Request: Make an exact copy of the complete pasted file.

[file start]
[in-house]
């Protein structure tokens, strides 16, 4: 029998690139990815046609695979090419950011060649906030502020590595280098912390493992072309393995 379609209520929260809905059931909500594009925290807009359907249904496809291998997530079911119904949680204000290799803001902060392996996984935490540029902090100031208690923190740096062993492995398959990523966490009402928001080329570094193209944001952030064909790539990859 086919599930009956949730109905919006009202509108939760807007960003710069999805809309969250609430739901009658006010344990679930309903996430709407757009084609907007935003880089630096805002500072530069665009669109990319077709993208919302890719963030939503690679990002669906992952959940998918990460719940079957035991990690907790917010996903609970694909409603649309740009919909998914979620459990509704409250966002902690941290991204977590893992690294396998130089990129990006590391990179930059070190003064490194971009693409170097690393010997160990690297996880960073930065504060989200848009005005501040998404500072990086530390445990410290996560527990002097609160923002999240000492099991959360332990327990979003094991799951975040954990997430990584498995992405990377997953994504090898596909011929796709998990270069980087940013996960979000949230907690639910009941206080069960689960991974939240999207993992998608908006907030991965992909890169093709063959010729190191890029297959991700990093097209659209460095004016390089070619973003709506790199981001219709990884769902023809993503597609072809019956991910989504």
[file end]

[in-house]
């Protein structure tokens, strides 16, 4: 029998690139990815046609695979090419950011060649906030502020590595280098912390493992072309393995 379609209520929260809905059931909500594009925290807009359907249904496809291998997530079911119904949680204000290799803001902060392996996984935490540029902090100031208690923190740096062993492995398959990523966490009402928001080329570094193209944001952030064909790539990859 086919599930009956949730109905919006009202509108939760807007960003710069999805809309969250609430739901009658006010344990679930309903996430709407757009084609907007935003880089630096805002500072530069665009669109990319077709993208919302890719963030939503690679990002669906992952959940998918990460719940079957035991990690907790917010996903609970694909409603649309740009919909998914979620459990509704409250966002902690941290991204977590893992690294396998130089990129990006590391990179930059070190003064490194971009693409170097690393010997160990690297996880960073930065504060989200848009005005501040998404500072990086530390445990410290996560527990002097609160923002999240000492099991959360332990327990979003094991799951975040954990997430990584498995992405990377997953994504090898596909011929796709998990270069980087940013996960979000949230907690639910009941206080069960689960991974939240999207993992998608908006907030991965992909890169093709063959010729190191890029297959991700990093097209659209460095004016390089070619973003709506790199981001219709990884769902023809993503597609072809019956991910989504």